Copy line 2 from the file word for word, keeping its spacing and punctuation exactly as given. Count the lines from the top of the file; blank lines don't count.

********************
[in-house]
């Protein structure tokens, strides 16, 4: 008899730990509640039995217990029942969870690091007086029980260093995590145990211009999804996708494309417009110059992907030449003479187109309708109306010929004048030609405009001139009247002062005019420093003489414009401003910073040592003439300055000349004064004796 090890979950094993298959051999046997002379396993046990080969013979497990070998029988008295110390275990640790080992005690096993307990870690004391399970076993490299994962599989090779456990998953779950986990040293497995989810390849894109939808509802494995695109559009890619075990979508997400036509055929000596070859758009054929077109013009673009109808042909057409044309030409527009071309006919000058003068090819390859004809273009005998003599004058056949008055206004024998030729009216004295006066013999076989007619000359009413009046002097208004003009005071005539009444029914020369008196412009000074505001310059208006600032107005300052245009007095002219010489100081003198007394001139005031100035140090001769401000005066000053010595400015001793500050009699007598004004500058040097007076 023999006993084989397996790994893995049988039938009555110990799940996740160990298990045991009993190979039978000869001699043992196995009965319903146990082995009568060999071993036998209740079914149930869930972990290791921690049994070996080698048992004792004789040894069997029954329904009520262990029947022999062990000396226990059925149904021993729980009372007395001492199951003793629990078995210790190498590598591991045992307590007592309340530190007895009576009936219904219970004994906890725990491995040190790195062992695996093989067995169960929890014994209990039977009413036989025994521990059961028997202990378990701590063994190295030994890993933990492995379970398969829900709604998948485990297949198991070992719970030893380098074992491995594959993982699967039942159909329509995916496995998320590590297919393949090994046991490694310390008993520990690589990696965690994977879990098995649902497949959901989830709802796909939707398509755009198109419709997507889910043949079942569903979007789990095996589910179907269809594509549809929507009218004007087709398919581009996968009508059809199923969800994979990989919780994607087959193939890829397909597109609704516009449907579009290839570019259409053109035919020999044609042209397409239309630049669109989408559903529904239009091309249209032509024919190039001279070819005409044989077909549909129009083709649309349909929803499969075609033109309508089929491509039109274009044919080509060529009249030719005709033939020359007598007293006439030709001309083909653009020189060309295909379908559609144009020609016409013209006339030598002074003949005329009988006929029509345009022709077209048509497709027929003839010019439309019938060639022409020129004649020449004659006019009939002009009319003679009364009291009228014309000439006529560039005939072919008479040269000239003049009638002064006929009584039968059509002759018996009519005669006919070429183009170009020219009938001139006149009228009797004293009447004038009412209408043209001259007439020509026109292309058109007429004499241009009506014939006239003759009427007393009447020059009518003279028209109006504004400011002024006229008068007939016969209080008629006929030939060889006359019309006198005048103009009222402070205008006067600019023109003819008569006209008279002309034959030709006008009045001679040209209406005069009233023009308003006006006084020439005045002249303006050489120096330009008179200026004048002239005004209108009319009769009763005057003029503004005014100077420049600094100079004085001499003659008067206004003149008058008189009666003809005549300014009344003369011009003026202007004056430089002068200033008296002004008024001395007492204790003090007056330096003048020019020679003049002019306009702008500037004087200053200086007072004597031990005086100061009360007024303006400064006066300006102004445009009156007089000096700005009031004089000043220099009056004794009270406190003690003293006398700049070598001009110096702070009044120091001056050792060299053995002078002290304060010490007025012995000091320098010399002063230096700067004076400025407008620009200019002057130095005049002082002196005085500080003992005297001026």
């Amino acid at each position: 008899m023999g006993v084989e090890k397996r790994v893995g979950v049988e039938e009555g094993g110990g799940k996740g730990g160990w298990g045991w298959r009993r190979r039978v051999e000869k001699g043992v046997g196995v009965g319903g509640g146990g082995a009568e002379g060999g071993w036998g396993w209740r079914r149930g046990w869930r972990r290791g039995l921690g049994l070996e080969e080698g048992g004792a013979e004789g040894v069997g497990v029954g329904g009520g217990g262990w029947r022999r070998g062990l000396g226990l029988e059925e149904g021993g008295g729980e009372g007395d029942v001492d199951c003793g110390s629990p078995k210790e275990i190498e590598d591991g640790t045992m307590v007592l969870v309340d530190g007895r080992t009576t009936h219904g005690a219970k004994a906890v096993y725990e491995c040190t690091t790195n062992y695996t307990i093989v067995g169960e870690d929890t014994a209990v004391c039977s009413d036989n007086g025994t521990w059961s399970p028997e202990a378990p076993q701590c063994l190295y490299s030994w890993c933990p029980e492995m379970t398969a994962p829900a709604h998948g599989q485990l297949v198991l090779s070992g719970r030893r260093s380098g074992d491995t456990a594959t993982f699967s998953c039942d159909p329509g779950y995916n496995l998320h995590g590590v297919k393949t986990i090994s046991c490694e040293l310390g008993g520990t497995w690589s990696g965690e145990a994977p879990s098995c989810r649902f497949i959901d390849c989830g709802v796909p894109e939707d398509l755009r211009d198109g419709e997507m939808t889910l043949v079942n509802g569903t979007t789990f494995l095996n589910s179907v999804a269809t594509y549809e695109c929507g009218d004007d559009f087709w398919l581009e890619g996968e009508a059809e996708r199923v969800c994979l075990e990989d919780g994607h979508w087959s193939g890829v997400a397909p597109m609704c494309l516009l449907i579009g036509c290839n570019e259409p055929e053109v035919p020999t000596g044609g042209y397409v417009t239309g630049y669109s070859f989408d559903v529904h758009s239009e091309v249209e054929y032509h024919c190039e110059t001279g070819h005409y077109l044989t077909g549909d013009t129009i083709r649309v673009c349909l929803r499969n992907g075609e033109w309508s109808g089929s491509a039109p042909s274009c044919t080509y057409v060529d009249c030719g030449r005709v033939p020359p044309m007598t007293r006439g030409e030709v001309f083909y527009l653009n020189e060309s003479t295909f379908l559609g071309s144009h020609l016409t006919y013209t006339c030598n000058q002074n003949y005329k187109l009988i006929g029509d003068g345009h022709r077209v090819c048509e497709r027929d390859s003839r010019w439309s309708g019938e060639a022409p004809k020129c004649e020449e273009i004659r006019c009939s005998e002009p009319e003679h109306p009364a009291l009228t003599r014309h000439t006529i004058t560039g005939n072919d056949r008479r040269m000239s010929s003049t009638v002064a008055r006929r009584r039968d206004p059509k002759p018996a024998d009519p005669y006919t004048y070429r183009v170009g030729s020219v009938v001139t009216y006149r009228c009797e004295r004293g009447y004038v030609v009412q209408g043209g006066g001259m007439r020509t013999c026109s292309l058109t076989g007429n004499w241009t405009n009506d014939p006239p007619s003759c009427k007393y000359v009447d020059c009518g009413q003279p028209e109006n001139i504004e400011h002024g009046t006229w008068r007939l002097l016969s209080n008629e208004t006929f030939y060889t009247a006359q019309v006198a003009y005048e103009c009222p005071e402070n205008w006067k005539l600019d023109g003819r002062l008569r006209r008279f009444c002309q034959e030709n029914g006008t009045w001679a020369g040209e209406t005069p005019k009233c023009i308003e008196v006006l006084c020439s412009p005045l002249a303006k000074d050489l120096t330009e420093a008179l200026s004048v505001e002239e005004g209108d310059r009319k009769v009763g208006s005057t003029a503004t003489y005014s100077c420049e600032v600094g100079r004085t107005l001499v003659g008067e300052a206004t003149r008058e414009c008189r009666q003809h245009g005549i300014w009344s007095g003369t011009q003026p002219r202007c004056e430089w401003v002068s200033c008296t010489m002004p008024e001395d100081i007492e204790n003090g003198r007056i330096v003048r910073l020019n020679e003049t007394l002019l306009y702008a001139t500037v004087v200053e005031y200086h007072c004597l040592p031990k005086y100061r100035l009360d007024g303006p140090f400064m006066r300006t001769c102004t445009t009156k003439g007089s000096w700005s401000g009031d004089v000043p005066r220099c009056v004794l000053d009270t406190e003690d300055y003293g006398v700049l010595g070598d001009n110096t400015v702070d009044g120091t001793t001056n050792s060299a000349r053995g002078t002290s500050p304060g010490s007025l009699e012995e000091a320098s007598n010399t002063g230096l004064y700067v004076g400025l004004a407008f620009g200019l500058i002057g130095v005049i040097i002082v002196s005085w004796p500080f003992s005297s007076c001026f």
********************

């Protein structure tokens, strides 16, 4: 008899730990509640039995217990029942969870690091007086029980260093995590145990211009999804996708494309417009110059992907030449003479187109309708109306010929004048030609405009001139009247002062005019420093003489414009401003910073040592003439300055000349004064004796 090890979950094993298959051999046997002379396993046990080969013979497990070998029988008295110390275990640790080992005690096993307990870690004391399970076993490299994962599989090779456990998953779950986990040293497995989810390849894109939808509802494995695109559009890619075990979508997400036509055929000596070859758009054929077109013009673009109808042909057409044309030409527009071309006919000058003068090819390859004809273009005998003599004058056949008055206004024998030729009216004295006066013999076989007619000359009413009046002097208004003009005071005539009444029914020369008196412009000074505001310059208006600032107005300052245009007095002219010489100081003198007394001139005031100035140090001769401000005066000053010595400015001793500050009699007598004004500058040097007076 023999006993084989397996790994893995049988039938009555110990799940996740160990298990045991009993190979039978000869001699043992196995009965319903146990082995009568060999071993036998209740079914149930869930972990290791921690049994070996080698048992004792004789040894069997029954329904009520262990029947022999062990000396226990059925149904021993729980009372007395001492199951003793629990078995210790190498590598591991045992307590007592309340530190007895009576009936219904219970004994906890725990491995040190790195062992695996093989067995169960929890014994209990039977009413036989025994521990059961028997202990378990701590063994190295030994890993933990492995379970398969829900709604998948485990297949198991070992719970030893380098074992491995594959993982699967039942159909329509995916496995998320590590297919393949090994046991490694310390008993520990690589990696965690994977879990098995649902497949959901989830709802796909939707398509755009198109419709997507889910043949079942569903979007789990095996589910179907269809594509549809929507009218004007087709398919581009996968009508059809199923969800994979990989919780994607087959193939890829397909597109609704516009449907579009290839570019259409053109035919020999044609042209397409239309630049669109989408559903529904239009091309249209032509024919190039001279070819005409044989077909549909129009083709649309349909929803499969075609033109309508089929491509039109274009044919080509060529009249030719005709033939020359007598007293006439030709001309083909653009020189060309295909379908559609144009020609016409013209006339030598002074003949005329009988006929029509345009022709077209048509497709027929003839010019439309019938060639022409020129004649020449004659006019009939002009009319003679009364009291009228014309000439006529560039005939072919008479040269000239003049009638002064006929009584039968059509002759018996009519005669006919070429183009170009020219009938001139006149009228009797004293009447004038009412209408043209001259007439020509026109292309058109007429004499241009009506014939006239003759009427007393009447020059009518003279028209109006504004400011002024006229008068007939016969209080008629006929030939060889006359019309006198005048103009009222402070205008006067600019023109003819008569006209008279002309034959030709006008009045001679040209209406005069009233023009308003006006006084020439005045002249303006050489120096330009008179200026004048002239005004209108009319009769009763005057003029503004005014100077420049600094100079004085001499003659008067206004003149008058008189009666003809005549300014009344003369011009003026202007004056430089002068200033008296002004008024001395007492204790003090007056330096003048020019020679003049002019306009702008500037004087200053200086007072004597031990005086100061009360007024303006400064006066300006102004445009009156007089000096700005009031004089000043220099009056004794009270406190003690003293006398700049070598001009110096702070009044120091001056050792060299053995002078002290304060010490007025012995000091320098010399002063230096700067004076400025407008620009200019002057130095005049002082002196005085500080003992005297001026």